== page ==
Press Release for The Karaite Canon: Manuscripts and Ritual Objects from Cairo

PRESS RELEASE

Media contact: Lisa Davis | 510-643-2526 | lisa.davis@berkeley.edu

The Magnes Collection of Jewish Art and Life at UC Berkeley presents the findings from an expedition to Egypt led by the museum’s founder, Seymour Fromer.

The Karaite Canon: Manuscripts and Ritual Objects from Cairo
Continuing on view August 28–December 14, 2018 at The Magnes

BERKELEY—In 1971, Seymour Fromer (1922-2009), founder of The Magnes, led an expedition to Cairo, Egypt. The Karaite Canon highlights a selection from the over fifty manuscripts he brought to California, along with ritual objects belonging to Cairo’s Karaite community. At the time, the aim of The Magnes was to salvage unique documents during a period of great turmoil in the Middle East.

Since the ninth century of the Common Era, Karaite Jews (Heb. karaim) have been following doctrines that differ from the normative rabbinic tradition based on the oral laws and the Talmud. The name karaim has been interpreted alternatively as “masters of the Scripture” (ba‘ale ha-miqrah), adhering to the written components of the biblical law; or as “callers,” religious activists engaged in promoting their views. Over the centuries, Karaites migrated from the Middle East and North Africa to the Byzantine, Ottoman, and Russian Empires. Today, Karaites live in Eastern Europe, Israel, and the United States.

The materials preserved at The Magnes—which were assembled from a larger cache of manuscripts kept in the Karaite community’s archives—offer a unique glimpse into the history and cultural networks of Egypt. They range greatly in language (among them: Hebrew, Arabic, Judeo-Arabic, Judeo-Turkish, and Italian), chronology (from the 17th to the early 20th centuries), and content. The texts include liturgy, communal records, Islamic court documents, compilations of ritual rules, lists of magic spells and medical remedies, as well as poems and personal records of eminent members of the community.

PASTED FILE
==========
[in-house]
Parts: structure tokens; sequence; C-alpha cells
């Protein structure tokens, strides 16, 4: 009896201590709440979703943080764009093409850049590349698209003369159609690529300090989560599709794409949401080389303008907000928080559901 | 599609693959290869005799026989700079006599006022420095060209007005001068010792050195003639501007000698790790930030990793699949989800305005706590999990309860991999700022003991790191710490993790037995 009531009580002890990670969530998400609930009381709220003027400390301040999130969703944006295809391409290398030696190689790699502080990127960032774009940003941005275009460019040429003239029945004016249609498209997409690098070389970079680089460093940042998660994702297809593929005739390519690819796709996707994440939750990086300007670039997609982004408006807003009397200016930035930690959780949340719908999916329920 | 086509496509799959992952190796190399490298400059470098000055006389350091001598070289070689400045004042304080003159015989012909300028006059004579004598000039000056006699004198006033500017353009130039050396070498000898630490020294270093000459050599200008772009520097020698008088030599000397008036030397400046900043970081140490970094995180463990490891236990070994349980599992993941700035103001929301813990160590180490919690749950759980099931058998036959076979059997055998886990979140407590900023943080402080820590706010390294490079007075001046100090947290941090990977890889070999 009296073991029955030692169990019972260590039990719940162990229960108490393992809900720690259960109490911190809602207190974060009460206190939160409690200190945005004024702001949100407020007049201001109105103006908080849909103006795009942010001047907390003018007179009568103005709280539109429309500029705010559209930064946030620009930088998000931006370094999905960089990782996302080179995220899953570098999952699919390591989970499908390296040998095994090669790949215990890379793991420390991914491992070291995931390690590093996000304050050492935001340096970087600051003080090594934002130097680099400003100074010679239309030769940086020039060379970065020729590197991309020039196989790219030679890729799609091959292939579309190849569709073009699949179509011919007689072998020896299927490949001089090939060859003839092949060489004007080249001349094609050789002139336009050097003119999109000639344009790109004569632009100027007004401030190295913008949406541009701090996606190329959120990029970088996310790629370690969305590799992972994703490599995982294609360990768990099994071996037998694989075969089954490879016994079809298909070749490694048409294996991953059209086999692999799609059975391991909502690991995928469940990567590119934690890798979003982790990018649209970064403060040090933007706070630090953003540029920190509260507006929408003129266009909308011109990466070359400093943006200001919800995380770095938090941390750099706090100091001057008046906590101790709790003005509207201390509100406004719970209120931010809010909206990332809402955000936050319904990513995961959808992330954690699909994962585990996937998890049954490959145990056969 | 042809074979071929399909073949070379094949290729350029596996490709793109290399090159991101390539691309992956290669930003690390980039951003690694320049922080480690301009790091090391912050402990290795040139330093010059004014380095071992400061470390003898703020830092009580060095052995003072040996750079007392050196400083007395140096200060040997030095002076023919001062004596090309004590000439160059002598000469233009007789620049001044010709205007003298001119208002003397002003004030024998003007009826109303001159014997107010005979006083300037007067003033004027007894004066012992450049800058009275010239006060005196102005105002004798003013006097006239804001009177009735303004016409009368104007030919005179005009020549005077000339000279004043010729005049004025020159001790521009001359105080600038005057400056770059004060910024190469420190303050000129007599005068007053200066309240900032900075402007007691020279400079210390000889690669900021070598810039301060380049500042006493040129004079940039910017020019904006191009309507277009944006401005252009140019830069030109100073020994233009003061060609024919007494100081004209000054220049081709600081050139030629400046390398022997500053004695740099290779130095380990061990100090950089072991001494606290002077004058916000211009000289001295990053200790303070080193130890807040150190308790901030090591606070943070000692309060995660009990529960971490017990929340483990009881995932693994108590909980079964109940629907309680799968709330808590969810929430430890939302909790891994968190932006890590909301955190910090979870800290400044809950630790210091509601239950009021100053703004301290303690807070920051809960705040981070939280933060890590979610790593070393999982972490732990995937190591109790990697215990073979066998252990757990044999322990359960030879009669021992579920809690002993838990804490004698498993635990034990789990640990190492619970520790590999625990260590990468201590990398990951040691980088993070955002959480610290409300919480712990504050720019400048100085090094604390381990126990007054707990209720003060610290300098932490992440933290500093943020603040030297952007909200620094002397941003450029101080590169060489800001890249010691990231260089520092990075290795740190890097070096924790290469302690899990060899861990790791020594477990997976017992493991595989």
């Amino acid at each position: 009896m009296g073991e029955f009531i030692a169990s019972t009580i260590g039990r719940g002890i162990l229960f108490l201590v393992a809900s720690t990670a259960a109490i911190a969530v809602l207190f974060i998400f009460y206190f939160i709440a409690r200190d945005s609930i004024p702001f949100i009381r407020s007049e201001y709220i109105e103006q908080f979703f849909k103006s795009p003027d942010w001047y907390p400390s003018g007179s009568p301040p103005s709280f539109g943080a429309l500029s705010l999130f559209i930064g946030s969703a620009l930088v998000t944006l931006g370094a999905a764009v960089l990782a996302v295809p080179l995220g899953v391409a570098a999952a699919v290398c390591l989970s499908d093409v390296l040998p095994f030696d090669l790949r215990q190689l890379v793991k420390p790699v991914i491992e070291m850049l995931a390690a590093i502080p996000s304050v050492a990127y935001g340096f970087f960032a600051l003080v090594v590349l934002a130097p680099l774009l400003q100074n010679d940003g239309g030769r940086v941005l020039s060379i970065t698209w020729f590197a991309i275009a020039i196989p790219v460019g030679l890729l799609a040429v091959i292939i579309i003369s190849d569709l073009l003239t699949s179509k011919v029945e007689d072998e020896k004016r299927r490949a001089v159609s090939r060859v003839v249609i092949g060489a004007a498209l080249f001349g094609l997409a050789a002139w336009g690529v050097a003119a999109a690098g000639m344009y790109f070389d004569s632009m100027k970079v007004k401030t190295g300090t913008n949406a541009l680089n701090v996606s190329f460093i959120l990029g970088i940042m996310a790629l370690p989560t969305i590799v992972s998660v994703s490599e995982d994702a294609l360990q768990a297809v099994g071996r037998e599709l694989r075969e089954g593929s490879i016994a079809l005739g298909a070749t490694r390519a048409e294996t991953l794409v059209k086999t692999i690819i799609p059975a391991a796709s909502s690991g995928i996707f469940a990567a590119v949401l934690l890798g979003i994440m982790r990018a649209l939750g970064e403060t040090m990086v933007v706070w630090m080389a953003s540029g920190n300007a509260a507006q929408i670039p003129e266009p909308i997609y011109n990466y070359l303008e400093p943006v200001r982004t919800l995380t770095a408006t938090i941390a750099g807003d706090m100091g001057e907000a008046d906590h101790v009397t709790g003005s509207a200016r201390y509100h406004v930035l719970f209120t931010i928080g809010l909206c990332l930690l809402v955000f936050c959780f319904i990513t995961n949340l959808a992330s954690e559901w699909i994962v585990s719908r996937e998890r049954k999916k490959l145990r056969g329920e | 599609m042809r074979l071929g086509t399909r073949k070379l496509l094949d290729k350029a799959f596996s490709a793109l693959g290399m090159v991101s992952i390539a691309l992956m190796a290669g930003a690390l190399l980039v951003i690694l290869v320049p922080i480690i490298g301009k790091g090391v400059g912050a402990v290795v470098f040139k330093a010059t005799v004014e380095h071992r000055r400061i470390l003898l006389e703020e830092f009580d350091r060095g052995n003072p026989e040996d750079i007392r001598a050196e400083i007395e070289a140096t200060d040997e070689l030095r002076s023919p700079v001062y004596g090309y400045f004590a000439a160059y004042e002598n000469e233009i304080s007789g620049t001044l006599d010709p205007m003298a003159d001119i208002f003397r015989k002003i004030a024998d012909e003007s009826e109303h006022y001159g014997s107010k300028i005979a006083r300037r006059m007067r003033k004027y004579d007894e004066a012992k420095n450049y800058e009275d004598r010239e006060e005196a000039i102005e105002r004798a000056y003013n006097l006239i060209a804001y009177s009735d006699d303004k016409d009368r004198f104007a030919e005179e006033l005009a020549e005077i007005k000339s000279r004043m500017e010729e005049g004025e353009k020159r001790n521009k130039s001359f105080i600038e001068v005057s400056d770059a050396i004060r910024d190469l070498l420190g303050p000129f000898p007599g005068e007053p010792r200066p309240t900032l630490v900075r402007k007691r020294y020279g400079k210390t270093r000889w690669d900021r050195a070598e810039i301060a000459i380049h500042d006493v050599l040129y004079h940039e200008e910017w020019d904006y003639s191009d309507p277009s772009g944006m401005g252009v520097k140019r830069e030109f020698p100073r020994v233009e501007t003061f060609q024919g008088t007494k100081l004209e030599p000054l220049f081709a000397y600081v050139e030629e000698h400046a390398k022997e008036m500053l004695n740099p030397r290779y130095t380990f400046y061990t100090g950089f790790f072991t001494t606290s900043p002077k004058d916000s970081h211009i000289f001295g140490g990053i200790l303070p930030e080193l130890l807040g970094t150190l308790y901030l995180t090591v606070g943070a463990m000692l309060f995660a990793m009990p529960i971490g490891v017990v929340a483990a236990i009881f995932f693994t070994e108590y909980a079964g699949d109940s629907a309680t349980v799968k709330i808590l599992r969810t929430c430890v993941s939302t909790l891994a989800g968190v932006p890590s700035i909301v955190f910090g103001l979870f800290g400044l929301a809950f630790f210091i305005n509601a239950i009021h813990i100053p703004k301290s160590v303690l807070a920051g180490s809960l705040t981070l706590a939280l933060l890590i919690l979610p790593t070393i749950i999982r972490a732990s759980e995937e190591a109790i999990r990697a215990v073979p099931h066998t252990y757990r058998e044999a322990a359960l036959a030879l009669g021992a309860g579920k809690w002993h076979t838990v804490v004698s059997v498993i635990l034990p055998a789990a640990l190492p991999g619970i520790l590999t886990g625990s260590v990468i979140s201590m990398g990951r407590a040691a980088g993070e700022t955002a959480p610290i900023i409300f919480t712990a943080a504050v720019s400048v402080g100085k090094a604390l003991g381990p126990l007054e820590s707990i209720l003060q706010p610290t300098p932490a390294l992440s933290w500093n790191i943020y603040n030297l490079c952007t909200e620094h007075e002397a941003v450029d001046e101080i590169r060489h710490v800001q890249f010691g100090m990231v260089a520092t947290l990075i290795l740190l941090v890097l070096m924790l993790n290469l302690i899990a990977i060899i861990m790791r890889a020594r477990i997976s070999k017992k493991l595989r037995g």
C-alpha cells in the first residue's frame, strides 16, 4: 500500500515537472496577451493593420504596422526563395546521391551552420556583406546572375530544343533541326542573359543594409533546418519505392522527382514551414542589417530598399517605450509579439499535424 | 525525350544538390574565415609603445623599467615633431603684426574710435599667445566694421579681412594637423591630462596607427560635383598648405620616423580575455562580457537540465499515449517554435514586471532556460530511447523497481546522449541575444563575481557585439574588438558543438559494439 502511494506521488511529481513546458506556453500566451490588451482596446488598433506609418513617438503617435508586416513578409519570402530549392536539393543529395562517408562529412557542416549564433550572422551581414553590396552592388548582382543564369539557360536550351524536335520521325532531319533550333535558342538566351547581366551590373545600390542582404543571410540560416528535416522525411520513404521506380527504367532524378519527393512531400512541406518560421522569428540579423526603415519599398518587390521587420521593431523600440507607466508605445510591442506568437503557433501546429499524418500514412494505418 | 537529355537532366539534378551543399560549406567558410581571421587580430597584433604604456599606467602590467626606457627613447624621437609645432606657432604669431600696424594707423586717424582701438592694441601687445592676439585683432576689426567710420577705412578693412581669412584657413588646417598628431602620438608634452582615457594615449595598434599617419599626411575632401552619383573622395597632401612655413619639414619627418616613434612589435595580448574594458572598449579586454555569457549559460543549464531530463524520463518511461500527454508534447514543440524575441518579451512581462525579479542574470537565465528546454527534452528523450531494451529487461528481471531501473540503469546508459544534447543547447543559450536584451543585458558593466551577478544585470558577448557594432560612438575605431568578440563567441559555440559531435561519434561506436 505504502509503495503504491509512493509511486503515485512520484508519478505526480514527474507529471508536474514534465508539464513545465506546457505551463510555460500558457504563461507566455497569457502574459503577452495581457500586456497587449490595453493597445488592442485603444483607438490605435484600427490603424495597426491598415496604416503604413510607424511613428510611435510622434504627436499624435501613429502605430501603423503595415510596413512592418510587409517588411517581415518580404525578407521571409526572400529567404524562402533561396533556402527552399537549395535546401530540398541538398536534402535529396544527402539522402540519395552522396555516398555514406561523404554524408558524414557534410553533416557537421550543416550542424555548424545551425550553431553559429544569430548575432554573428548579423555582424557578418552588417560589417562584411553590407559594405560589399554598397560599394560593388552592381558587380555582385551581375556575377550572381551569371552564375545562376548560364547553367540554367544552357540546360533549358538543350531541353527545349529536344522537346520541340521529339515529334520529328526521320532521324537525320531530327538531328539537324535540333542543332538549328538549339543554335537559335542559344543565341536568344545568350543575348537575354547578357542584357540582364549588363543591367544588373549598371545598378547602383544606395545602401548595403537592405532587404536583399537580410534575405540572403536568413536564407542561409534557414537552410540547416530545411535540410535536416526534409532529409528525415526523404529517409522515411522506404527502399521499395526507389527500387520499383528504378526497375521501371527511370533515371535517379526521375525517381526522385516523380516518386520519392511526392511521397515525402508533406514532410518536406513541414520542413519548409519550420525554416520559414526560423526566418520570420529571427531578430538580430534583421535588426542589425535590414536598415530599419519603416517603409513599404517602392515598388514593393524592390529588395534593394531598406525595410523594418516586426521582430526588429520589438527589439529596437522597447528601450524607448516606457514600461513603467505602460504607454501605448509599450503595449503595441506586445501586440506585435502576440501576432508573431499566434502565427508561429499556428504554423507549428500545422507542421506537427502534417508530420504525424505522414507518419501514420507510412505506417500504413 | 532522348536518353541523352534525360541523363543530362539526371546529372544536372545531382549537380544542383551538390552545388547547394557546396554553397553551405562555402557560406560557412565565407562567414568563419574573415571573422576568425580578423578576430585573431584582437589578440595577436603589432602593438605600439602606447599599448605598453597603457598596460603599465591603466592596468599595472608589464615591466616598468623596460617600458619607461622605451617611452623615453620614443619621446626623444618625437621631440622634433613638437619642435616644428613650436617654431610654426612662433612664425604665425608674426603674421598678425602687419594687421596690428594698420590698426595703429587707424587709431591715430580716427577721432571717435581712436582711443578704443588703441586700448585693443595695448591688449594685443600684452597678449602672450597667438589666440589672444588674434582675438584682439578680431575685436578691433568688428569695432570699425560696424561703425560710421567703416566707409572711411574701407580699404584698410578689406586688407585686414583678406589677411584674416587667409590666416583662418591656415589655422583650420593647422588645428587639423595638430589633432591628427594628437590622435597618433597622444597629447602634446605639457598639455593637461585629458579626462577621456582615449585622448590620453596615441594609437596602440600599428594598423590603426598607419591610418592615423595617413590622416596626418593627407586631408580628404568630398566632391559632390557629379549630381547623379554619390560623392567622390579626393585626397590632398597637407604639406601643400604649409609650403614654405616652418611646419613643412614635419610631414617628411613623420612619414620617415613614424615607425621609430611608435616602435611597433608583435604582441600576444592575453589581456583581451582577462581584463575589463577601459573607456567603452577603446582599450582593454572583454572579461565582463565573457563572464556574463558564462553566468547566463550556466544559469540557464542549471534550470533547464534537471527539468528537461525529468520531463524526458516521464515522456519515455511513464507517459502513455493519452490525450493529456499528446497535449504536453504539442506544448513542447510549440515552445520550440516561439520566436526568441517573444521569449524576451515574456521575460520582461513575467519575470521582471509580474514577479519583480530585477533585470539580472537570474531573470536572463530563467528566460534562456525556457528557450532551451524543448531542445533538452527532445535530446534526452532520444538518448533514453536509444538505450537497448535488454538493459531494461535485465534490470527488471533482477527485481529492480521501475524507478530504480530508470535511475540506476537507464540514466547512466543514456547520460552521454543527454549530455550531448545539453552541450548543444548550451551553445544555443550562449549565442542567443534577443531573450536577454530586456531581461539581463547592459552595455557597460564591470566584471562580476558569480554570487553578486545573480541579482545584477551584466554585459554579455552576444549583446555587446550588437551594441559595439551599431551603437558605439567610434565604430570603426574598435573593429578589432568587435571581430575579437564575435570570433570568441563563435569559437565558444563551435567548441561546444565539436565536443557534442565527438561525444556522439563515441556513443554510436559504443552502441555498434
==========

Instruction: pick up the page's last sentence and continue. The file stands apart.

The manuscripts are accompanied by a variety of ritual objects, original ketubbot (marriage contracts), and by photographic slides providing a visual travelogue of Seymour Fromer’s expedition. The exhibition is augmented by a set of poignant photographs taken in Cairo in 1985 by the celebrated Bay Area photographer, Ira Nowinski, along with new work by Nicki Green, a contemporary artist and a graduate student in the UC Berkeley Department of Art Practice.

Together, these materials speak of the wealth of resources that The Magnes has continued to collect in the course of half a century, making them available to scholars, artists, and the public.

Press images available for download
Please see sidebar for mandatory credit line

Visiting The Magnes
2121 Allston Way, Berkeley, CA 94720-6300. Open Tuesdays–Fridays, 11:00 am–4:00 pm August 28-December 14, 2018.

Tickets
All programs, events, and exhibitions are free and open to the public.

Exhibition Organization
This exhibition is organized by The Magnes Collection of Jewish Art and Life. Presenting Sponsors: the Helzel Family Foundation, the Magnes Museum Foundation, The Magnes Leadership Circle, and The Office of the Chancellor at the University of California, Berkeley.

Exhibition Team
Curators: Shir Gal Kochavi, Zoe Lewin, Francesco Spagnolo
Research: Lisa Wurtele, Sumayyah Bostan, Fred Astren, Alan Elbaum
Registrar: Julie Franklin
Preparator: Ernest Jolly
Marketing and Publicity: Lisa Davis
Design: Gordon Chun Design 

Social Media
facebook.com/magnesmuseum
instagram.com/themagnes
twitter.com/magnes
#magnes | #themagnes | #KaraiteCanon

About The Magnes Collection of Jewish Art and Life, UC Berkeley
The Magnes Collection of Jewish Art and Life was established in 2010 following the transfer of the Judah L. Magnes Museum to the University of California, Berkeley. Its remarkably diverse archive, library, and museum holdings include art, objects, texts, music, and historical documents about the Jews in the Global Diaspora and the American West. As one of the world's preeminent Jewish collections in a university setting, it provides highly innovative and accessible resources to both researchers the general public.